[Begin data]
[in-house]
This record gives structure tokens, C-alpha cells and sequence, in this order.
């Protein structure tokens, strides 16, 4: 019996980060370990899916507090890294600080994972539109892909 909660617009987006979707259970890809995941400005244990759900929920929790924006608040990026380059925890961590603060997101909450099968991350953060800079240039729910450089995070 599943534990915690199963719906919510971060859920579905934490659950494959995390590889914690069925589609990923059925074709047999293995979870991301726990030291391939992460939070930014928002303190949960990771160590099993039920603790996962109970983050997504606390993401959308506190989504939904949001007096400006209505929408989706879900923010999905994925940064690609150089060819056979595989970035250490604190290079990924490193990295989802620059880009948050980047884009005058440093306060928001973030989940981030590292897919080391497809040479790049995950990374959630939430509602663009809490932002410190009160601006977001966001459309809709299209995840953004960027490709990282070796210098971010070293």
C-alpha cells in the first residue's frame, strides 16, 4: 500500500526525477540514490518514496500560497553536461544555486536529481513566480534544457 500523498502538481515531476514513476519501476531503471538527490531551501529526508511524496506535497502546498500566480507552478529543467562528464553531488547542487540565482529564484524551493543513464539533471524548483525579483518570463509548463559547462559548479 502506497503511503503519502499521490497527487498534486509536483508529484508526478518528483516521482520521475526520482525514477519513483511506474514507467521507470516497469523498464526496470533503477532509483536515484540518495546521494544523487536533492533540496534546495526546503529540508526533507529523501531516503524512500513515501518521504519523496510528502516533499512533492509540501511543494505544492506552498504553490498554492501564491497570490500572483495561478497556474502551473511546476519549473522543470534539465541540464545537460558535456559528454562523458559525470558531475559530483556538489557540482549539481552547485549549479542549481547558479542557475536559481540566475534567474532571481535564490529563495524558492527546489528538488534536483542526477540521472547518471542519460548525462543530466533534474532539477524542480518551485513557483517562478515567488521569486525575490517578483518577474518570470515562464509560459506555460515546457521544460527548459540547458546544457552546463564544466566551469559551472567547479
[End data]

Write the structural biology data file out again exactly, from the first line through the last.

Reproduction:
[in-house]
This record gives structure tokens, C-alpha cells and sequence, in this order.
């Protein structure tokens, strides 16, 4: 019996980060370990899916507090890294600080994972539109892909 909660617009987006979707259970890809995941400005244990759900929920929790924006608040990026380059925890961590603060997101909450099968991350953060800079240039729910450089995070 599943534990915690199963719906919510971060859920579905934490659950494959995390590889914690069925589609990923059925074709047999293995979870991301726990030291391939992460939070930014928002303190949960990771160590099993039920603790996962109970983050997504606390993401959308506190989504939904949001007096400006209505929408989706879900923010999905994925940064690609150089060819056979595989970035250490604190290079990924490193990295989802620059880009948050980047884009005058440093306060928001973030989940981030590292897919080391497809040479790049995950990374959630939430509602663009809490932002410190009160601006977001966001459309809709299209995840953004960027490709990282070796210098971010070293």
C-alpha cells in the first residue's frame, strides 16, 4: 500500500526525477540514490518514496500560497553536461544555486536529481513566480534544457 500523498502538481515531476514513476519501476531503471538527490531551501529526508511524496506535497502546498500566480507552478529543467562528464553531488547542487540565482529564484524551493543513464539533471524548483525579483518570463509548463559547462559548479 502506497503511503503519502499521490497527487498534486509536483508529484508526478518528483516521482520521475526520482525514477519513483511506474514507467521507470516497469523498464526496470533503477532509483536515484540518495546521494544523487536533492533540496534546495526546503529540508526533507529523501531516503524512500513515501518521504519523496510528502516533499512533492509540501511543494505544492506552498504553490498554492501564491497570490500572483495561478497556474502551473511546476519549473522543470534539465541540464545537460558535456559528454562523458559525470558531475559530483556538489557540482549539481552547485549549479542549481547558479542557475536559481540566475534567474532571481535564490529563495524558492527546489528538488534536483542526477540521472547518471542519460548525462543530466533534474532539477524542480518551485513557483517562478515567488521569486525575490517578483518577474518570470515562464509560459506555460515546457521544460527548459540547458546544457552546463564544466566551469559551472567547479